First, to state the obvious: there is nothing good to say about a list in which "wife" is included among possessions alongside oxen and donkeys. And while there were meaningful differences between slavery as practiced in the the ancient world and as it was practiced in the Americas starting in the 17th century, it is lamentable that slaves were likewise listed alongside livestock as possessions not to be coveted.
Second, and rather less obvious: how exactly are we to refrain from not stealing our neighbor's possessions, or slandering our neighbor to get them, or harming our neighbor to take them, but from wanting to have what is theirs? What kind of religion polices not just your actions but your desires like his?
Paul the Apostle, writing to the church in Rome, gives us an answer:
Yet, if it had not been for the law, I would not have known sin. I would not have known what it is to covet if the law had not said, ‘You shall not covet.’ But sin, seizing an opportunity in the commandment, produced in me all kinds of covetousness.
Coveting is a very subtle sin. It's not coveting to say "I wish I had a nice house like my brother's," though that can be spiritually corrosive as well. It's coveting when we say to ourselves, "my brother's house should really be mine." Covetousness happens at a paradoxical intersection of resentment and admiration, hostility and envy. It can be worse than straightforward greed or acquisitiveness, because it involves telling a story about both ourselves and our neighbor. Not just "I want this" but "I deserve this;" not just "hers is nice" but "hers belongs rightly to me."
One of the unexpected ways this plays out in our world is in the controversial topic of Native American sports mascots. On one hand, people insist that a team name like "Redskins" or a mascot like Cleveland's Chief Wahoo is demeaning and offensive. On the other hand, defenders of the teams insist that no one names their team after something or someone they hate. And in a sense both are correct: the names and mascots are demeaning and admiring at the same time. Even in the 19th century Americans started to express a kind of nostalgia for the peoples our nation had conquered and replaced. The indigenous peoples of the Americas were identified with a noble simplicity, an authentic connection to nature, and all kinds of virtues we "modern" people had lost touch with. If you remember movies like Dances with Wolves or Little Big Man you may see what I'm talking about.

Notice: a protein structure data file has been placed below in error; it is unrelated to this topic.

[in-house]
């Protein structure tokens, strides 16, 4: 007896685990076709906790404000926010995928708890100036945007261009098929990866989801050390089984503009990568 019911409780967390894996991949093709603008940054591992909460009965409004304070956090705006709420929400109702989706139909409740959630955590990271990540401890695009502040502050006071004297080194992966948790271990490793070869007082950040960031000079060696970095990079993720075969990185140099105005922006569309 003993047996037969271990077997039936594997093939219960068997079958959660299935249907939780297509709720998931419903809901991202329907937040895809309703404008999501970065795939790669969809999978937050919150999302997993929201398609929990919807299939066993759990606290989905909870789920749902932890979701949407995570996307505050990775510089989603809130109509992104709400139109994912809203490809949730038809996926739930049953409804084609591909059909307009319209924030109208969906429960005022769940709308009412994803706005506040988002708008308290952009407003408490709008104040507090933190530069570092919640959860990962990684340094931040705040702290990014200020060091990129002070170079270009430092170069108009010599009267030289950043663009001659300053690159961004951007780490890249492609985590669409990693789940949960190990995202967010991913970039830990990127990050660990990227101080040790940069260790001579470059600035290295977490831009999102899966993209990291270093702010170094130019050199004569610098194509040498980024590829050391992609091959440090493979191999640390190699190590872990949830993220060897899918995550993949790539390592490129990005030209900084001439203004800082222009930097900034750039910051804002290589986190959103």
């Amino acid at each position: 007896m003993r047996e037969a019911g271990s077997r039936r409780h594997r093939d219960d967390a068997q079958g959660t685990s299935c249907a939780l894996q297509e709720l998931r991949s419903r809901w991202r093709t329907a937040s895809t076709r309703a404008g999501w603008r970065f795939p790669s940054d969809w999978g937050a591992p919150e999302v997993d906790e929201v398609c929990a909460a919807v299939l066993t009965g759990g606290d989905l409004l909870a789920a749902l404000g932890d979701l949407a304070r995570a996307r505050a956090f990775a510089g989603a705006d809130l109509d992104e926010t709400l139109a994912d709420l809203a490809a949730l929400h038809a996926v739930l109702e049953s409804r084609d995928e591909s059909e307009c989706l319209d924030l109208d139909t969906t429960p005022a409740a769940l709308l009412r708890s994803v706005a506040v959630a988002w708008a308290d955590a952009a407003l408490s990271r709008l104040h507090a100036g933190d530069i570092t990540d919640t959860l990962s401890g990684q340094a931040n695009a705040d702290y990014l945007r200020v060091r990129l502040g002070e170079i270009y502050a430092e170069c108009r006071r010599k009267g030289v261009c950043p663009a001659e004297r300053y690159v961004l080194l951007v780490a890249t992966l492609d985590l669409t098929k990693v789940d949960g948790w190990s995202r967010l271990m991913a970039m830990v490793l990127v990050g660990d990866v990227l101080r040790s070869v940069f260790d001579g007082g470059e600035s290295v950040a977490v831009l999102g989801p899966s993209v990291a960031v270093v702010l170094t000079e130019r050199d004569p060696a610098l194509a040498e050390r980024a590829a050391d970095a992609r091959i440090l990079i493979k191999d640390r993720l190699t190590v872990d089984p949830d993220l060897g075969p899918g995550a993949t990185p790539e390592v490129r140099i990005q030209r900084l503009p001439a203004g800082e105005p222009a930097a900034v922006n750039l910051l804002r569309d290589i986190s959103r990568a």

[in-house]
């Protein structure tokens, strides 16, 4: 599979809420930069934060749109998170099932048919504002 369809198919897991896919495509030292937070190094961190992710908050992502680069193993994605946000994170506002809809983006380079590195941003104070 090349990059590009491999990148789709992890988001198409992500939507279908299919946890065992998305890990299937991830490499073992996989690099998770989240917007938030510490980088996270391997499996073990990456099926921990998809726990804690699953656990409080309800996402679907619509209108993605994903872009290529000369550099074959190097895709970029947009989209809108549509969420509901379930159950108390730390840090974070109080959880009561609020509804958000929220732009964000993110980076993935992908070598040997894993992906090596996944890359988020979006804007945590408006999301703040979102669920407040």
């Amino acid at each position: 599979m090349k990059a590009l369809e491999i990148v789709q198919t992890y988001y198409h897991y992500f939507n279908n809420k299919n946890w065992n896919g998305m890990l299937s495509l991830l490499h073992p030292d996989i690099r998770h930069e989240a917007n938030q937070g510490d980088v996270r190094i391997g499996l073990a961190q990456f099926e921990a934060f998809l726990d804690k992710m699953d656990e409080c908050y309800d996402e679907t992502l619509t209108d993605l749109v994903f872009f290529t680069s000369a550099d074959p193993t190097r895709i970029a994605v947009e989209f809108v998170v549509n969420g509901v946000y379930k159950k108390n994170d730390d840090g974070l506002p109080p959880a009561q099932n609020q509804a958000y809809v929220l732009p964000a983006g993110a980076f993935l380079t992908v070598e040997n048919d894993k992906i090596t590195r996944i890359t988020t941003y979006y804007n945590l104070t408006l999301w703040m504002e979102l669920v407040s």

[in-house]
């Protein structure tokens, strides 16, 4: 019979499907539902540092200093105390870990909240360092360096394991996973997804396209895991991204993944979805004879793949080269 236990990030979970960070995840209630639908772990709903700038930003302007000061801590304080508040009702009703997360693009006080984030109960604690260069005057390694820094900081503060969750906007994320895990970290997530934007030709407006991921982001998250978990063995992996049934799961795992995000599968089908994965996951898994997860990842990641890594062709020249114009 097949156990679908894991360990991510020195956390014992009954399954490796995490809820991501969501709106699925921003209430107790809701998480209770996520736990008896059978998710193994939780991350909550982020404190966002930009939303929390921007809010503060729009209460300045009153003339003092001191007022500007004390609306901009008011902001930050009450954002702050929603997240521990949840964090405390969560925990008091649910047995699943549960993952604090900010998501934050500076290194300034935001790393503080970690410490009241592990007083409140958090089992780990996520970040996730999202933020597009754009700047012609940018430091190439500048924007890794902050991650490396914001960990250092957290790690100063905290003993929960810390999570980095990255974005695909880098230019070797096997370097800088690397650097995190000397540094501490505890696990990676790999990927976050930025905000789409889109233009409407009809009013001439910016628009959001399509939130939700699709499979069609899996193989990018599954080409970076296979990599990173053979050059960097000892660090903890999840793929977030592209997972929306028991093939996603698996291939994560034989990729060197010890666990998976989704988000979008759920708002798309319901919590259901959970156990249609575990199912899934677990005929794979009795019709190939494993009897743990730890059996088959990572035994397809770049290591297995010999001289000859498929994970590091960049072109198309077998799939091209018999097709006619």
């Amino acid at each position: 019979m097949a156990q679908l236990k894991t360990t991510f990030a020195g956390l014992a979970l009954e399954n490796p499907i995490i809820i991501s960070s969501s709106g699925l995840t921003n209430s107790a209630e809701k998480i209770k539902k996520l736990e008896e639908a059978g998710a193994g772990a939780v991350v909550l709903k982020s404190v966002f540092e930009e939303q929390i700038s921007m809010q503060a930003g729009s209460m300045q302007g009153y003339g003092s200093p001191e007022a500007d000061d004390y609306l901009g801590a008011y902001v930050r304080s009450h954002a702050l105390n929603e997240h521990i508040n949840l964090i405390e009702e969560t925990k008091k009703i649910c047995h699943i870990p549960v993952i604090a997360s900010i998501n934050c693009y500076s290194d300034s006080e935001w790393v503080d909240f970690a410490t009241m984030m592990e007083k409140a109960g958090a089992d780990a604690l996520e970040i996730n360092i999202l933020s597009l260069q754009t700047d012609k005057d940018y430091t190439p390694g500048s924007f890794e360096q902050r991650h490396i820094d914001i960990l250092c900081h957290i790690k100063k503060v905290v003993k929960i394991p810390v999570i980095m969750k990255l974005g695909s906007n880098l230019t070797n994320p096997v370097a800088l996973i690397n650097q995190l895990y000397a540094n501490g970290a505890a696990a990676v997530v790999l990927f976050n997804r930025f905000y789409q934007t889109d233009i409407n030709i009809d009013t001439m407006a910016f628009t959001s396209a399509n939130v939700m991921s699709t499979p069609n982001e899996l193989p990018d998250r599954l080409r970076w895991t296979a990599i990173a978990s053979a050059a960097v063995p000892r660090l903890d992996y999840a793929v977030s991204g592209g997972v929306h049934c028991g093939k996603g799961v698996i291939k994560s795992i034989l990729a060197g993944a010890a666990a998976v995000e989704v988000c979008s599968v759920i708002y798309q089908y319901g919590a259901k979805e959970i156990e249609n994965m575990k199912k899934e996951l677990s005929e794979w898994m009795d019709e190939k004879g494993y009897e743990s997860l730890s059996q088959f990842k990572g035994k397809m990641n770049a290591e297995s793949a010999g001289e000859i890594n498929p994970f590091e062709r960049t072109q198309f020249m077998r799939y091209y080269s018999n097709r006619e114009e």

It is a very strange thing on its face to envy the people one conquers and even destroys. But that's how covetousness works: I want what I think you have, but I don't want you to have it.
By contrast, the parables we hear in this week's Gospel passage are about acquiring the Kingdom of Heaven in a much different way. A man finds treasure hidden in a field--by someone, at some time, for who knows what purpose--and instead of pilfering it he sells everything he owns to buy the field. A merchant searches for fine pearls and finds one so great that he gives up everything else to get it. The message of these parables seems to be that there is no shortcut to God's kingdom. You can't scheme it away or talk yourself into deserving it. It requires everything of us, without resentment or hostility, without envy or admiration for any human being. But instead of eating away at our souls, it makes us rich beyond compare.